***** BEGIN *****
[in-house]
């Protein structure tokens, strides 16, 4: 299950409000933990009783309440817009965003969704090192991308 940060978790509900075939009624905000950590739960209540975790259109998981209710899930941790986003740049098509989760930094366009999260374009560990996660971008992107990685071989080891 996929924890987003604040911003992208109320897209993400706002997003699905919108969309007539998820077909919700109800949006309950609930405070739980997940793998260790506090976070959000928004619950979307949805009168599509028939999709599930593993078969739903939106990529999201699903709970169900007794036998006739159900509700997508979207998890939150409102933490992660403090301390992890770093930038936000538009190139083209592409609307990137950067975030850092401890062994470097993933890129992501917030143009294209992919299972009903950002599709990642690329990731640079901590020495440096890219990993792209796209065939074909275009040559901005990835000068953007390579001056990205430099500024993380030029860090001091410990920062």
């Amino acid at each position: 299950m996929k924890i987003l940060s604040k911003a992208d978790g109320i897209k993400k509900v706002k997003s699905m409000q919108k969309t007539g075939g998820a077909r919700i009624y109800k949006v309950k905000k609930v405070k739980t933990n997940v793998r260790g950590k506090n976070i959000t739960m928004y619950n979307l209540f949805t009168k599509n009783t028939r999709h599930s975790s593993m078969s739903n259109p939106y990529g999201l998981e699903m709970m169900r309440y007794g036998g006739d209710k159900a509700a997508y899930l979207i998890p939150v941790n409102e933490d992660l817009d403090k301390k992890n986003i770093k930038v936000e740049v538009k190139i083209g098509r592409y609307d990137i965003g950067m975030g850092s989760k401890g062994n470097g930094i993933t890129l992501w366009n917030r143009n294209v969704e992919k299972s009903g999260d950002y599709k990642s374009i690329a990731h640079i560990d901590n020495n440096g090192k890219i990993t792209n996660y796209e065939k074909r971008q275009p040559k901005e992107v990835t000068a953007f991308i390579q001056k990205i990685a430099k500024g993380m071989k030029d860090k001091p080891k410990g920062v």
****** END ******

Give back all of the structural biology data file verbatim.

[in-house]
């Protein structure tokens, strides 16, 4: 299950409000933990009783309440817009965003969704090192991308 940060978790509900075939009624905000950590739960209540975790259109998981209710899930941790986003740049098509989760930094366009999260374009560990996660971008992107990685071989080891 996929924890987003604040911003992208109320897209993400706002997003699905919108969309007539998820077909919700109800949006309950609930405070739980997940793998260790506090976070959000928004619950979307949805009168599509028939999709599930593993078969739903939106990529999201699903709970169900007794036998006739159900509700997508979207998890939150409102933490992660403090301390992890770093930038936000538009190139083209592409609307990137950067975030850092401890062994470097993933890129992501917030143009294209992919299972009903950002599709990642690329990731640079901590020495440096890219990993792209796209065939074909275009040559901005990835000068953007390579001056990205430099500024993380030029860090001091410990920062």
């Amino acid at each position: 299950m996929k924890i987003l940060s604040k911003a992208d978790g109320i897209k993400k509900v706002k997003s699905m409000q919108k969309t007539g075939g998820a077909r919700i009624y109800k949006v309950k905000k609930v405070k739980t933990n997940v793998r260790g950590k506090n976070i959000t739960m928004y619950n979307l209540f949805t009168k599509n009783t028939r999709h599930s975790s593993m078969s739903n259109p939106y990529g999201l998981e699903m709970m169900r309440y007794g036998g006739d209710k159900a509700a997508y899930l979207i998890p939150v941790n409102e933490d992660l817009d403090k301390k992890n986003i770093k930038v936000e740049v538009k190139i083209g098509r592409y609307d990137i965003g950067m975030g850092s989760k401890g062994n470097g930094i993933t890129l992501w366009n917030r143009n294209v969704e992919k299972s009903g999260d950002y599709k990642s374009i690329a990731h640079i560990d901590n020495n440096g090192k890219i990993t792209n996660y796209e065939k074909r971008q275009p040559k901005e992107v990835t000068a953007f991308i390579q001056k990205i990685a430099k500024g993380m071989k030029d860090k001091p080891k410990g920062v």